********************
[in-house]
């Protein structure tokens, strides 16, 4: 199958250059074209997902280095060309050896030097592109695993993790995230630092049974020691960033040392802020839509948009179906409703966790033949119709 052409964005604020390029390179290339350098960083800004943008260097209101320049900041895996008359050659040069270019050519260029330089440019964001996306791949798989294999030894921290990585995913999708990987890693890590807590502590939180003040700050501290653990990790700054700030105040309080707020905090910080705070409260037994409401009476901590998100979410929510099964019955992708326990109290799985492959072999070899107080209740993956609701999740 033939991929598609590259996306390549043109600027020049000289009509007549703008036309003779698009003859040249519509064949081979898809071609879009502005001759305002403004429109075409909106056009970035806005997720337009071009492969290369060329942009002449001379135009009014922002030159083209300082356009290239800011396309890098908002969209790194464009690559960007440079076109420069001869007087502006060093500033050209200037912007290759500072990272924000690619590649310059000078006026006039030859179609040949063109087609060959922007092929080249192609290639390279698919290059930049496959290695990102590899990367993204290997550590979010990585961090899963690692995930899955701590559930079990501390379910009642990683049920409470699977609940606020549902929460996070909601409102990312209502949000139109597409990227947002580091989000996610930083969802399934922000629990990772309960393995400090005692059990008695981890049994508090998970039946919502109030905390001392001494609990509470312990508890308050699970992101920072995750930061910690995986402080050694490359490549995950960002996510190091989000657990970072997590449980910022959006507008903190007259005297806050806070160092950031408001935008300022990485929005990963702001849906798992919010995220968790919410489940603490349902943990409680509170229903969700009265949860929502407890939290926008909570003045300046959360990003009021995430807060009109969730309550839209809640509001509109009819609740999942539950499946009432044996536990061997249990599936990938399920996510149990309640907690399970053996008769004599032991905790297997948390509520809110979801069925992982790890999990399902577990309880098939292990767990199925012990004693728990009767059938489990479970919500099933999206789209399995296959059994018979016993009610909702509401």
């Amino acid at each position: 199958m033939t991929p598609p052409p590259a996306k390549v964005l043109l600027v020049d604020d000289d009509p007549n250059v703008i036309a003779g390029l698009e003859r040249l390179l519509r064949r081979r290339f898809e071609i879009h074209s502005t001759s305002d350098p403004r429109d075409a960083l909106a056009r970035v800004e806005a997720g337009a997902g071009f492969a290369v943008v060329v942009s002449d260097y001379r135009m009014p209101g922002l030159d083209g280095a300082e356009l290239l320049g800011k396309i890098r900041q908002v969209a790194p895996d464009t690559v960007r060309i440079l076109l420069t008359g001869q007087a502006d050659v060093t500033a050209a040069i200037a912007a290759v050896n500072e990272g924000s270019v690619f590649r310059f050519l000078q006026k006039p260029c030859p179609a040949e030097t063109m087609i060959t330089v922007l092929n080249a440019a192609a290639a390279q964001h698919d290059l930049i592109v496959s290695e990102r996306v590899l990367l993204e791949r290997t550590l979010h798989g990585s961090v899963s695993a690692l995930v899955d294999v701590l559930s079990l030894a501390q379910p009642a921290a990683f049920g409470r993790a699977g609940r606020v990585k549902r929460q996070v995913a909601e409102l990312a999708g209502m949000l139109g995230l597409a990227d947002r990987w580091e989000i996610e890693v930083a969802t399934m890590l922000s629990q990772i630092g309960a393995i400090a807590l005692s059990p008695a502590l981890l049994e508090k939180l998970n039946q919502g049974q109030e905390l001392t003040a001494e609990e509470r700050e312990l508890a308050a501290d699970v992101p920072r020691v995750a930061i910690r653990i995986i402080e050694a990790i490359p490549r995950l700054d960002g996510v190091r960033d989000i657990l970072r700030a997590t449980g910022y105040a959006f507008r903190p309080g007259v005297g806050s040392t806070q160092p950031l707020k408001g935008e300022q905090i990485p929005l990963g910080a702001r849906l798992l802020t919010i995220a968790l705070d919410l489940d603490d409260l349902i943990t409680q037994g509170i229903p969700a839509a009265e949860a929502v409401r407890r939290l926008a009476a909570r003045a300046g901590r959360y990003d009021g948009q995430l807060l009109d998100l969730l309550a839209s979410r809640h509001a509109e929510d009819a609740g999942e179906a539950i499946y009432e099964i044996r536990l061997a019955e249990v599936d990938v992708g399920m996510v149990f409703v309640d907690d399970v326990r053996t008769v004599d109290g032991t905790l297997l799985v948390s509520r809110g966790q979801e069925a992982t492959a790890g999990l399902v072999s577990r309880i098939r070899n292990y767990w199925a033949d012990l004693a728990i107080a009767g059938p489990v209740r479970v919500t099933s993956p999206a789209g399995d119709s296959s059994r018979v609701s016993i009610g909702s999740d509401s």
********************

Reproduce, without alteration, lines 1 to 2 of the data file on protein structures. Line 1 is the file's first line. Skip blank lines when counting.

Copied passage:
[in-house]
């Protein structure tokens, strides 16, 4: 199958250059074209997902280095060309050896030097592109695993993790995230630092049974020691960033040392802020839509948009179906409703966790033949119709 052409964005604020390029390179290339350098960083800004943008260097209101320049900041895996008359050659040069270019050519260029330089440019964001996306791949798989294999030894921290990585995913999708990987890693890590807590502590939180003040700050501290653990990790700054700030105040309080707020905090910080705070409260037994409401009476901590998100979410929510099964019955992708326990109290799985492959072999070899107080209740993956609701999740 033939991929598609590259996306390549043109600027020049000289009509007549703008036309003779698009003859040249519509064949081979898809071609879009502005001759305002403004429109075409909106056009970035806005997720337009071009492969290369060329942009002449001379135009009014922002030159083209300082356009290239800011396309890098908002969209790194464009690559960007440079076109420069001869007087502006060093500033050209200037912007290759500072990272924000690619590649310059000078006026006039030859179609040949063109087609060959922007092929080249192609290639390279698919290059930049496959290695990102590899990367993204290997550590979010990585961090899963690692995930899955701590559930079990501390379910009642990683049920409470699977609940606020549902929460996070909601409102990312209502949000139109597409990227947002580091989000996610930083969802399934922000629990990772309960393995400090005692059990008695981890049994508090998970039946919502109030905390001392001494609990509470312990508890308050699970992101920072995750930061910690995986402080050694490359490549995950960002996510190091989000657990970072997590449980910022959006507008903190007259005297806050806070160092950031408001935008300022990485929005990963702001849906798992919010995220968790919410489940603490349902943990409680509170229903969700009265949860929502407890939290926008909570003045300046959360990003009021995430807060009109969730309550839209809640509001509109009819609740999942539950499946009432044996536990061997249990599936990938399920996510149990309640907690399970053996008769004599032991905790297997948390509520809110979801069925992982790890999990399902577990309880098939292990767990199925012990004693728990009767059938489990479970919500099933999206789209399995296959059994018979016993009610909702509401």